How is the air-conditioning business growing considering the hot summer months in Oman? And what other products do you have in mind in order to expand your existing portfolio and maintain this pace of growth?
The commercial air-conditioning business is very strong and fast growing. Of course, we have Samsung products, but we have recently expanded by adding another American brand called the American Breeze, which is primarily for the chillers and package units. The air-conditioning portfolio is very large and Samsung caters only to certain things, but we are now focusing on developing that business, and in a few years it should contribute about 30-35% to our revenue.
We have also added two more brands to our portfolio. We have just entered into a distributorship agreement with Microsoft in Oman covering its Original Equipment Manufacturer (OEM) and commercial business. We are not exclusive however. They used to have regional distribution operating out of Dubai, but at some point, Microsoft thought about having a local distributor. We do not have any experience in software, but we must have qualified somehow with the credentials they were looking for. If Microsoft has a better penetration and distribution, we can eradicate a lot of software piracy. We have to educate people use original software and this line of business has no conflict of interest with our remaining portfolio.
Another area of growth is our exclusive partnership with Severin, a very small family-owned business from Germany for small domestic appliances. In terms of revenue, it is almost 400 million Euros. Germans are traditionally very good with technology, and we realized that this product line was missing in our portfolio.
Apart from that, there are many other non-conflicting projects in the pipeline, which complement our existing business. We are working on expanding and ensuring that our top line continues to grow. This year we have grown by 40% and we want to maintain that pace.
You have been working and living almost six years in Oman now. What is it like doing business in Oman?
It is the best country to do business in. Oman is the most wonderful country in terms of any entrepreneurial venture. It is not aggressive and people are very tolerant. One of the main challenges we are currently facing is Omanisation, but I actually see it as an opportunity. I am proud to say that in SARCO we now have more Omanis than expats. Our target is to reach 65% Omanization by the end of this year, and if we find the right skills set of people, we will achieve this goal.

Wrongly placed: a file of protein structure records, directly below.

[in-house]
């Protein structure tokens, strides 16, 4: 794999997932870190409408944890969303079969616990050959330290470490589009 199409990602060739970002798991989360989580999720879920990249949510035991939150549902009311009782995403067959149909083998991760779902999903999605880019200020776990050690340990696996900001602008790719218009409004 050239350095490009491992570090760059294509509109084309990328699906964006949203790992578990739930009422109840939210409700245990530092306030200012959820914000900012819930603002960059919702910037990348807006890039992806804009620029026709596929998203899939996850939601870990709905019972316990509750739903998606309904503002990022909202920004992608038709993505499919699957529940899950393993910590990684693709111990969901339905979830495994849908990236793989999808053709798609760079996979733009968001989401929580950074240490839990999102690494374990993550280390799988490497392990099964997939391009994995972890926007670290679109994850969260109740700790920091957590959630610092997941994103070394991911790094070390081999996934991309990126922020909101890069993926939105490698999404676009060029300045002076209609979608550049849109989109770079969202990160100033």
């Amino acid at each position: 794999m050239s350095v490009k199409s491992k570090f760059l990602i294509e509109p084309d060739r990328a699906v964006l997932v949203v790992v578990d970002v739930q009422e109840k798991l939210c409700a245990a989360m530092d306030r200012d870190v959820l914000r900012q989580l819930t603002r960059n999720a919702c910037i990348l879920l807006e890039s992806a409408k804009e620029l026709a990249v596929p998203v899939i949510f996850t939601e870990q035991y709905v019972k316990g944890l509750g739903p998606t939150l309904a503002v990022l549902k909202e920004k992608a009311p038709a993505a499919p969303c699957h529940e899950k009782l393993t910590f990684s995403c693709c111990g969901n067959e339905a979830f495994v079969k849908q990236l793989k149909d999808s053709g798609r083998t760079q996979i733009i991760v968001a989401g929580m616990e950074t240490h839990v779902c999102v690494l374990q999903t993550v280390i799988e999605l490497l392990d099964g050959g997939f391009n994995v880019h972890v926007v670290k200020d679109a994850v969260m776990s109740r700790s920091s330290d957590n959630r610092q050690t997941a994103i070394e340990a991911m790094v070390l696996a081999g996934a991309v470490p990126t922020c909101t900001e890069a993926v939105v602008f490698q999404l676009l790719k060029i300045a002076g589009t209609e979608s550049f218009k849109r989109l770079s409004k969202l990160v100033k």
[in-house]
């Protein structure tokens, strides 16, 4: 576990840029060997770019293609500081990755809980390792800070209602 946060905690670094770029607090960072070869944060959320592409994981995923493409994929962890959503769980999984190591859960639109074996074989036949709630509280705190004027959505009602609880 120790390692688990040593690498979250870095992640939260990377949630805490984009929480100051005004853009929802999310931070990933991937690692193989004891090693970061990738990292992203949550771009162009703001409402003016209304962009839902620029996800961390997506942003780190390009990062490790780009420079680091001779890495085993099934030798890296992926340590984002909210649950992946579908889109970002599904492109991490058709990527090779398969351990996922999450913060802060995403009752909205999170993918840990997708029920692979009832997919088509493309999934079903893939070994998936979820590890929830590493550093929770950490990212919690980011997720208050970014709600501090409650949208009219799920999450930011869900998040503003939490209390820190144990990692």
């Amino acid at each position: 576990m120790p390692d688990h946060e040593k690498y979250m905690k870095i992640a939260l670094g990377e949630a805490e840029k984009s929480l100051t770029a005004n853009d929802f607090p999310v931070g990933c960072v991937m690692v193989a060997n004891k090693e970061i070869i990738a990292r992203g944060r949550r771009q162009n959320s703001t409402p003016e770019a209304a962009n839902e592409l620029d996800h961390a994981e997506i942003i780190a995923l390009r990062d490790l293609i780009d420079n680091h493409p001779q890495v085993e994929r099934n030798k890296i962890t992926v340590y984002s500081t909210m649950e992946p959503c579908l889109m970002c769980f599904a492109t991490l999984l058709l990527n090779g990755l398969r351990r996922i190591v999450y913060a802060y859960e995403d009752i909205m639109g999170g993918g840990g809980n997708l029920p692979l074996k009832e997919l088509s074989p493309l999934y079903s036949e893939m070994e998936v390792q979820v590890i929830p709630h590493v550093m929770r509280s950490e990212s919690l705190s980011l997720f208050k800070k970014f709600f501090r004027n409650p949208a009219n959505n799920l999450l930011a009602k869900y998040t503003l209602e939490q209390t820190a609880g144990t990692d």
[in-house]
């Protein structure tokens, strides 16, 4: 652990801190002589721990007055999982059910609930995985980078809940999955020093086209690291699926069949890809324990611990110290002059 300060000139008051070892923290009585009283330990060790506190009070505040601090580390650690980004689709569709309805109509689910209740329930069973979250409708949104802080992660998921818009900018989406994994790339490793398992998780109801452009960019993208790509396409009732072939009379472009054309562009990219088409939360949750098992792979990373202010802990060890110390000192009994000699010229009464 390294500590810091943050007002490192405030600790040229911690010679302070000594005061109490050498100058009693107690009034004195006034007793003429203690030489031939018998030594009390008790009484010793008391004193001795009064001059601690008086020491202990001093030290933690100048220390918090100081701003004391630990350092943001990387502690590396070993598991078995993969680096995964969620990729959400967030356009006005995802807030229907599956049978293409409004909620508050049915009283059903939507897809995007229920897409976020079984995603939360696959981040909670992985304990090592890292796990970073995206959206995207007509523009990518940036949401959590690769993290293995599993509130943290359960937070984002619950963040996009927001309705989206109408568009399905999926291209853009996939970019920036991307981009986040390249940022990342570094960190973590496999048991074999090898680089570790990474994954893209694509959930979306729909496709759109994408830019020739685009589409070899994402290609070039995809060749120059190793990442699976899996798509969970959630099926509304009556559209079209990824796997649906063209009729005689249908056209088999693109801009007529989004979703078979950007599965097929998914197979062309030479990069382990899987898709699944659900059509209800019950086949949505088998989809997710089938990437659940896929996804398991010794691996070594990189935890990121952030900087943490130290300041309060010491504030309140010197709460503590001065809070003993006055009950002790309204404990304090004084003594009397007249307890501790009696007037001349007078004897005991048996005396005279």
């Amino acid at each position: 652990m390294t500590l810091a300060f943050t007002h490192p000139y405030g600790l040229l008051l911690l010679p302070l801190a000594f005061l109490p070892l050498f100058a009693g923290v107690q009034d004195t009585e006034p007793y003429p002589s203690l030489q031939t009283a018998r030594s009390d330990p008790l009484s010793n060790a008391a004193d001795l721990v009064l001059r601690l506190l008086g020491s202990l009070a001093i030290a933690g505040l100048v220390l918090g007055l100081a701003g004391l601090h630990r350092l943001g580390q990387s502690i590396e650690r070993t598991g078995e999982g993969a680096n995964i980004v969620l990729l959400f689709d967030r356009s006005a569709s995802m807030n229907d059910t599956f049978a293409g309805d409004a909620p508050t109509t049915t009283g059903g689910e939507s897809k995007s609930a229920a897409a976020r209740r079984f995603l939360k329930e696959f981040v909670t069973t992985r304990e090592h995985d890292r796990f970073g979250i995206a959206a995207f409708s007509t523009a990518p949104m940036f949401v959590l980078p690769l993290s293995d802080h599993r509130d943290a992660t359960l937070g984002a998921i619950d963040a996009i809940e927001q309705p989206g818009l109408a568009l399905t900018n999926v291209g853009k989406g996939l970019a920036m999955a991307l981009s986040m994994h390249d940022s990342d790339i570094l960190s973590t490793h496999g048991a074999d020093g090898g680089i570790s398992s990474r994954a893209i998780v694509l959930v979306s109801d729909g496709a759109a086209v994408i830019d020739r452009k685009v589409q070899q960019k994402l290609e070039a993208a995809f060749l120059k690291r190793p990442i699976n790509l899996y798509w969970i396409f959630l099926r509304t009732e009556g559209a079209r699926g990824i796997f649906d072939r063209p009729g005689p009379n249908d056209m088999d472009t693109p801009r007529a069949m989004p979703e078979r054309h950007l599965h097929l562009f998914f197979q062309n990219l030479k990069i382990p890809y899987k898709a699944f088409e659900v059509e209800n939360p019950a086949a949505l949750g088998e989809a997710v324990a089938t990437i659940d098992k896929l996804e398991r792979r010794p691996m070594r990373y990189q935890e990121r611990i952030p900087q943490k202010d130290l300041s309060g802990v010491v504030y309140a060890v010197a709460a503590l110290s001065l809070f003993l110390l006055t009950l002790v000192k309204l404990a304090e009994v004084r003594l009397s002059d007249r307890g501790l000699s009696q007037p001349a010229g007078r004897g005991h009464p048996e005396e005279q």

In my opinion, the top line should be the prime objective of any organization, and the bottom line is management. You can manage your bottom line by improving efficiency, and it is a long-term process. It takes its toll on you as you are investing in your future, but what we are doing today will pay back in a few years.
If there is proper education, I believe that things can be transformed drastically. I have had a very positive experience over the past two years. At the moment, the focus is on developing the local workforce. They are soft, but firm at the same time when it comes to their beliefs, and I think this is very important. Over 50% of the population is under the age of 21, and almost 85% of the population is under 35 years of age. It is a very young country. You can imagine what the human resources will be like in ten to fifteen years from now.
Oman is also a very conservative country and the development has not geared purely by commercial profits, but it was meticulously planned well in advance. It is not easy to build a country and you do not find this level of development over 40 years in many countries in the world. Even if you look at the Arab Spring, it was handled in a very diplomatic manner here in Oman. His Majesty allowed people to voice their opinions, and I think very few statesmen can afford to do that. You need to be blessed to have that ability.
The direction of the country is very clear. My feeling is in the next ten years, Oman will play a more prominent role not only in economic terms, but also in the diplomatic arena. Oman will play a more significant role in the world. I see a lot of potential. Oman is going to boom and it will be great to grow with the nation. I think Oman can become a global manufacturing hub for a lot of industries. It is amongst the most strategically located countries in this part of the world and it could become a very strategic manufacturing launch pad for many products.